An impressive sound system, perhaps even a subwoofer

Tata took the lead here by providing really good ICE setups (for the price) in cars like the Tiago & Nexon. You can almost feel the pressure on other manufacturers as customer expectations have risen. I feel that better quality sound from 6 speakers will become ubiquitous in the cars of tomorrow, similar to how a good camera is expected from even 15 - 20k smartphones. Subwoofers - which make a HUGE difference to the sound quality - will also enter many more cars. IMHO, a great sound system is the easiest way to differentiate your cabin. And it's more enjoyable than a panoramic sunroof for sure as the owner can use it for 100% of his driving time. As someone who lives on music and test-drives all mass market cars, I couldn't be happier. Nothing quite like a very early morning, a new important car, an empty highway and good speakers.

More Airbags

Thanks to GNCAP and some responsible media platforms (like Team-BHP :D), the customer is becoming a lot more safety-conscious. Considering the high fatality rates on Indian highways, well, better late than never is all I can say! Due to them becoming mandatory in India (driver-side airbag), production has already been ramped up like anything and airbags have become cheap to buy for the OEM. I expect to see 4 - 6 airbags in more hatchbacks. We'll have to wait for the next-generation launches though, as it's not easy to add airbags to an existing model. Got to appreciate brands like Hyundai & Ford for offering 6 airbags in their compact cars much before anyone else did.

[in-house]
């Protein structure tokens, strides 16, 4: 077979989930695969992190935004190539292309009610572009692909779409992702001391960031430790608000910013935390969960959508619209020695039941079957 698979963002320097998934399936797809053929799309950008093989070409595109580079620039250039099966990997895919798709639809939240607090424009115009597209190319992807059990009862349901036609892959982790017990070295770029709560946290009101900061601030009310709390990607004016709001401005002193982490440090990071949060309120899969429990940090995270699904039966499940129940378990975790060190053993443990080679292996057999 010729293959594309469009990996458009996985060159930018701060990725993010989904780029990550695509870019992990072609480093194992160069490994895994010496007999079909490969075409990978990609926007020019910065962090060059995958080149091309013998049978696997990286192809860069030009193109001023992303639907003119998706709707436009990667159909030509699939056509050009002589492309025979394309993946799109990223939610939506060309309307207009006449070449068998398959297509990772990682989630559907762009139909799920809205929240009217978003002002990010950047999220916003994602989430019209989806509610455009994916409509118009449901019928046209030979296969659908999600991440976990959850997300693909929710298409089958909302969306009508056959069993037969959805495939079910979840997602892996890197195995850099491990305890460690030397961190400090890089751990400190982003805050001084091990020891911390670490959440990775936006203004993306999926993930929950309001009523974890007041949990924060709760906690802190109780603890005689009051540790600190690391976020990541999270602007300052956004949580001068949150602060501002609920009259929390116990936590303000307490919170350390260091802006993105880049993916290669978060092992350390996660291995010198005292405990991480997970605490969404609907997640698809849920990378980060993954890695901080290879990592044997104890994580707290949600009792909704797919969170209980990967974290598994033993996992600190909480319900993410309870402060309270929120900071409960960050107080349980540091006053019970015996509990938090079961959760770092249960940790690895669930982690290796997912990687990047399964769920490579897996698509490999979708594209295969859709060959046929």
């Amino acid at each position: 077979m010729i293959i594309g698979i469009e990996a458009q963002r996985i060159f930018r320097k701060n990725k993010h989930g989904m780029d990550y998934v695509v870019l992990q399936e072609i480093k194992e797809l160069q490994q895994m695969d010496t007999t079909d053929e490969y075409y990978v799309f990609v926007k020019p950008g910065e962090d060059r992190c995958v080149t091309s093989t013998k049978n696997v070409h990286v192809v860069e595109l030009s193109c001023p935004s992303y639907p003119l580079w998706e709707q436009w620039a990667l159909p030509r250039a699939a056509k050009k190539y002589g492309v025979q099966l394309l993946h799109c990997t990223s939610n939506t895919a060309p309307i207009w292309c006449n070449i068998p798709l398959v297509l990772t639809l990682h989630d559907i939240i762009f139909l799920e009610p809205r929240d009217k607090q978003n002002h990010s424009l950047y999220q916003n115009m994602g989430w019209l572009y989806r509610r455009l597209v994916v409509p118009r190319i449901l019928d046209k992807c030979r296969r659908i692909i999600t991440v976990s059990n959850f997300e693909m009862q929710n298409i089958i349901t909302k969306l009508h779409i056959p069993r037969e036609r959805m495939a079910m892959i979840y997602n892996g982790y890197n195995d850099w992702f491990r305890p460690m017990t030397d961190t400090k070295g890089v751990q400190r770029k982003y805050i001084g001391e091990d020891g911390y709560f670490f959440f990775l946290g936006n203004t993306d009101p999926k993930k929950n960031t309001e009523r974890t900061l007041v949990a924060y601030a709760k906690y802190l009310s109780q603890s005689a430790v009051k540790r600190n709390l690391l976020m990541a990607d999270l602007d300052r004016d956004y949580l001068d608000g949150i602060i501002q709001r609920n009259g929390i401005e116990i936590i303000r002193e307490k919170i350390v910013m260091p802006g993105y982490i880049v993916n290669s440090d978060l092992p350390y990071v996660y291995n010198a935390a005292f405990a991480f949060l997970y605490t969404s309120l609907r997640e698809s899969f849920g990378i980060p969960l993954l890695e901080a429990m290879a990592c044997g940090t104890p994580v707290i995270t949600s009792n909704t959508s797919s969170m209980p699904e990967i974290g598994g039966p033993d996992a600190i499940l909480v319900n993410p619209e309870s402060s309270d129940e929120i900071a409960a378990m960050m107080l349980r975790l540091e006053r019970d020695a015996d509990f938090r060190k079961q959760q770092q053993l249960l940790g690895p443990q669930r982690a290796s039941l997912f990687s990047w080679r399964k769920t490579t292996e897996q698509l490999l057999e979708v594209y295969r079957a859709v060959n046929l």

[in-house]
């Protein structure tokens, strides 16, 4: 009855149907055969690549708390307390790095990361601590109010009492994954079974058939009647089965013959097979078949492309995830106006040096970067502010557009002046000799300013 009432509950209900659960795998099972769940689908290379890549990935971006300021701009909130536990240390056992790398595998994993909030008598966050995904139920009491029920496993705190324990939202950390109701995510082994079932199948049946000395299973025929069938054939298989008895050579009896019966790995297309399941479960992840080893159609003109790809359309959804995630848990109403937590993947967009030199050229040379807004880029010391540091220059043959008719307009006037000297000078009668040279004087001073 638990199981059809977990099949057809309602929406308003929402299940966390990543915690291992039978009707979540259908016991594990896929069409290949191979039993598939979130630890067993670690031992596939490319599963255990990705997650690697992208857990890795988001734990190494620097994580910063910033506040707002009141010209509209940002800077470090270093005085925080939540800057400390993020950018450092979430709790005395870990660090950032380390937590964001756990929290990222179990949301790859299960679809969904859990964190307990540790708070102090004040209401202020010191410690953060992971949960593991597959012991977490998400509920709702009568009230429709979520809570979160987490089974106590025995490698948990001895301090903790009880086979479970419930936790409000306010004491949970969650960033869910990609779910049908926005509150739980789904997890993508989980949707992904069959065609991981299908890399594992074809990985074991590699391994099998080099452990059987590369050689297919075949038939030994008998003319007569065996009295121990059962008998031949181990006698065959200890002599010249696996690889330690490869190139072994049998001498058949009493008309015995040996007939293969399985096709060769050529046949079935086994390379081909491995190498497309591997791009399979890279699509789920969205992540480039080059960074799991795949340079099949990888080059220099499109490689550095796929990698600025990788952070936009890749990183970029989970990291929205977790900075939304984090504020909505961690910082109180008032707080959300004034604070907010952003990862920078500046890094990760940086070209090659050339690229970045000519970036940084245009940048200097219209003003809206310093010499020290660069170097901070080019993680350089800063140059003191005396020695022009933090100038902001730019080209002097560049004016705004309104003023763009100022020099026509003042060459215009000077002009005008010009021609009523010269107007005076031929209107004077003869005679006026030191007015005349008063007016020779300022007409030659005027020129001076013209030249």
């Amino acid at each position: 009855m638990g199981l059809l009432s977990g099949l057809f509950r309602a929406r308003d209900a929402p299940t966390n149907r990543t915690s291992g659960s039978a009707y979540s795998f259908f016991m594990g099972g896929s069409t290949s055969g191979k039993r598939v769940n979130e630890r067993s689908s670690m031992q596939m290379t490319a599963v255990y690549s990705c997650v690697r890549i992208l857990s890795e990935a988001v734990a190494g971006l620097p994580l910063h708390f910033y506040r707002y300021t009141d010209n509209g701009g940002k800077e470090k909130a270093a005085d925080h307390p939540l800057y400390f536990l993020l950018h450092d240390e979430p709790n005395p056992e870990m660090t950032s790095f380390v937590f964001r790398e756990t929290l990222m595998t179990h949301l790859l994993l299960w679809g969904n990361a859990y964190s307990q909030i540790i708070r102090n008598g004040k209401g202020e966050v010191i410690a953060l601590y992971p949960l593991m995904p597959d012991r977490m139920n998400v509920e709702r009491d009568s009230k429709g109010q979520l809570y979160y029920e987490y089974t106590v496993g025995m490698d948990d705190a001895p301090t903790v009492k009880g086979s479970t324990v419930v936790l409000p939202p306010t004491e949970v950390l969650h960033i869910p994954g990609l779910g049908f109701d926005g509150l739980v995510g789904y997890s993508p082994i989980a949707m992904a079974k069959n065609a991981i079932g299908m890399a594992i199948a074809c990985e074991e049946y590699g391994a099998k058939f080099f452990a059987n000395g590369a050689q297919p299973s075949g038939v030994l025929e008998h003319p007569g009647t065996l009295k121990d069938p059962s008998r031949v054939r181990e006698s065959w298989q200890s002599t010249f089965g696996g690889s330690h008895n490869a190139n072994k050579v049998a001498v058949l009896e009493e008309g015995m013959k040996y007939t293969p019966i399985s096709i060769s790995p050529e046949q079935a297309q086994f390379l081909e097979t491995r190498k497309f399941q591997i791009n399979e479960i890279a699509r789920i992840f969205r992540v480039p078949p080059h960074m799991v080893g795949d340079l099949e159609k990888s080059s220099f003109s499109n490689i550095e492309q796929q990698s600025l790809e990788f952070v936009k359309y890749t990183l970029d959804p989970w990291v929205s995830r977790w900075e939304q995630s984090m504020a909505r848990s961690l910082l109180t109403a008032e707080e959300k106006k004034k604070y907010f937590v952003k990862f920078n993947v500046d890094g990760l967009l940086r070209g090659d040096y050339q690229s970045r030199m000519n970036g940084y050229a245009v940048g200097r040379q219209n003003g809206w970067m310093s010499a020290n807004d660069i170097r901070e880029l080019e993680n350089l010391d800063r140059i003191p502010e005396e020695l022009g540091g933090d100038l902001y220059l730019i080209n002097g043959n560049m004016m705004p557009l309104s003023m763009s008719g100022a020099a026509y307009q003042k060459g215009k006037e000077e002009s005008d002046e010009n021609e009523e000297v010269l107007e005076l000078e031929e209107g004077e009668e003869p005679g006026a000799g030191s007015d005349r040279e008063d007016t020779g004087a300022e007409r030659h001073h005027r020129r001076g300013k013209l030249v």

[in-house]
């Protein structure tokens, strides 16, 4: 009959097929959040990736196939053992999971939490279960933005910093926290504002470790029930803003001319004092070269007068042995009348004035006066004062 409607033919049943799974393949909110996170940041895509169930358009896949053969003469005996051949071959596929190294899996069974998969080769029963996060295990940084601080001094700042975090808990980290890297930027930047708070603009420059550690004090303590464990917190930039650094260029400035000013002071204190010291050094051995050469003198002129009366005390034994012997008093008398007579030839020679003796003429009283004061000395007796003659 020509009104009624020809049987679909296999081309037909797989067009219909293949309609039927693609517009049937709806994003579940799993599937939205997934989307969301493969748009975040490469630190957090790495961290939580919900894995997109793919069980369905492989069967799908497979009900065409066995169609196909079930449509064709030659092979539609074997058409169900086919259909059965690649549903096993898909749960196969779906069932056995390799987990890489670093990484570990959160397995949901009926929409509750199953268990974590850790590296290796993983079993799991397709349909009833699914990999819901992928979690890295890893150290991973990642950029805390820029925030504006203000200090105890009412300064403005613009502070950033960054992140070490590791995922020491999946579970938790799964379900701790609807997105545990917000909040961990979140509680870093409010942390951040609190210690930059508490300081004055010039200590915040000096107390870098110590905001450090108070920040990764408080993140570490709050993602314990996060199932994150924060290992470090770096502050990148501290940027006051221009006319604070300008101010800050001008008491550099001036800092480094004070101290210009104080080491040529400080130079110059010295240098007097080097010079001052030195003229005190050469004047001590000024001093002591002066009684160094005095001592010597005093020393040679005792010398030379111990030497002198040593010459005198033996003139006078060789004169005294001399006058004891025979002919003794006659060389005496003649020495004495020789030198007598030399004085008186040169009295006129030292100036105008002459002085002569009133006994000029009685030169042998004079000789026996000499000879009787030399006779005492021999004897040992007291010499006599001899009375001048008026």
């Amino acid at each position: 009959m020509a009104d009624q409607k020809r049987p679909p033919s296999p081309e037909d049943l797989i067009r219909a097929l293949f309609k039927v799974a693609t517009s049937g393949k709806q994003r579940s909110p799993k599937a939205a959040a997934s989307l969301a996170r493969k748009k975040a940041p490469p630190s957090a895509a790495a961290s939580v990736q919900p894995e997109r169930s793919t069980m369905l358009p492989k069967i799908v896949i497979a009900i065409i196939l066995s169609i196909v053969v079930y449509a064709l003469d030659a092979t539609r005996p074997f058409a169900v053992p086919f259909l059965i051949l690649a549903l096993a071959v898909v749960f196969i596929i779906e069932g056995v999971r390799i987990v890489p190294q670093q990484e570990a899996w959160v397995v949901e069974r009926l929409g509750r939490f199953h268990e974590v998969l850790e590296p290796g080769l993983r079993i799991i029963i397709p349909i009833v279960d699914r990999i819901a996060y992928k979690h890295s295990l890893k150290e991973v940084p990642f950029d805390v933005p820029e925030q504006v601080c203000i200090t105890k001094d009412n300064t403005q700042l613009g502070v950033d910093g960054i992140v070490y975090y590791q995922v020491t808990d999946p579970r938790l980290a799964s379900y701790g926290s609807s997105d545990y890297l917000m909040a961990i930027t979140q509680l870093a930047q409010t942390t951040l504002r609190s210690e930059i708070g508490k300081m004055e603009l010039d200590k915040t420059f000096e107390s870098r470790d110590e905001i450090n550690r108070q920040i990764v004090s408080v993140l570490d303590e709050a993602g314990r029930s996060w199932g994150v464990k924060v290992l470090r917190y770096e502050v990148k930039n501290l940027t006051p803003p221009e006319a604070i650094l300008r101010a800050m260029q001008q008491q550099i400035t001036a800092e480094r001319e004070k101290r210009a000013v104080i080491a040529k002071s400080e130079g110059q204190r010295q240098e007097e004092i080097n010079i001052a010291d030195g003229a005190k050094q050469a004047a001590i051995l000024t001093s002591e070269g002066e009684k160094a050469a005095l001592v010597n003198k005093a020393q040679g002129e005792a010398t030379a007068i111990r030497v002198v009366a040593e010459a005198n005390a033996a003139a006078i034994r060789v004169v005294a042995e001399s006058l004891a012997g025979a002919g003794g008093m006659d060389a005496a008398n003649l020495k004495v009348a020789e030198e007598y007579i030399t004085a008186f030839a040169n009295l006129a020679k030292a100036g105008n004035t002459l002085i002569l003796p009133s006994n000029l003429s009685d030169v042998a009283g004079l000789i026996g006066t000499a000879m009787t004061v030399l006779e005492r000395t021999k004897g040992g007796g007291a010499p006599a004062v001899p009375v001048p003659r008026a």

Safer Structures

Further to my previous point, customer awareness, government legislation & bad press (especially) is going to force manufacturers to offer structurally safer cars. Nothing ruins a manufacturer's sleep more than negative media articles, and there's no one better to force them to do something than a government order. The OEMs have realised that safety is slowly becoming more & more important to customers, and are planning their next-generation cars accordingly.

Better Automatics

Today, the AMT is more or less the standard AT in cheap cars, thanks to the big guys like Maruti, Hyundai, Tata and gang selling them by the thousands every month. But customer satisfaction isn't high, owner complaints are frequent, the driving experience poor and long-term reliability remains patchy. ATs are a new thing for India's mainstream customer today as we have traditionally been an MT market. But as the customer becomes more mature & accepting toward ATs, he is going to demand a proper, smoother AT. After all, if a proper AT costs 1 lakh and an AMT is for 45k, what is the difference of 55k in EMI terms? Hardly anything in the 5 year loans which are popular with today's car buyers.

Ventilated / Cooled Seats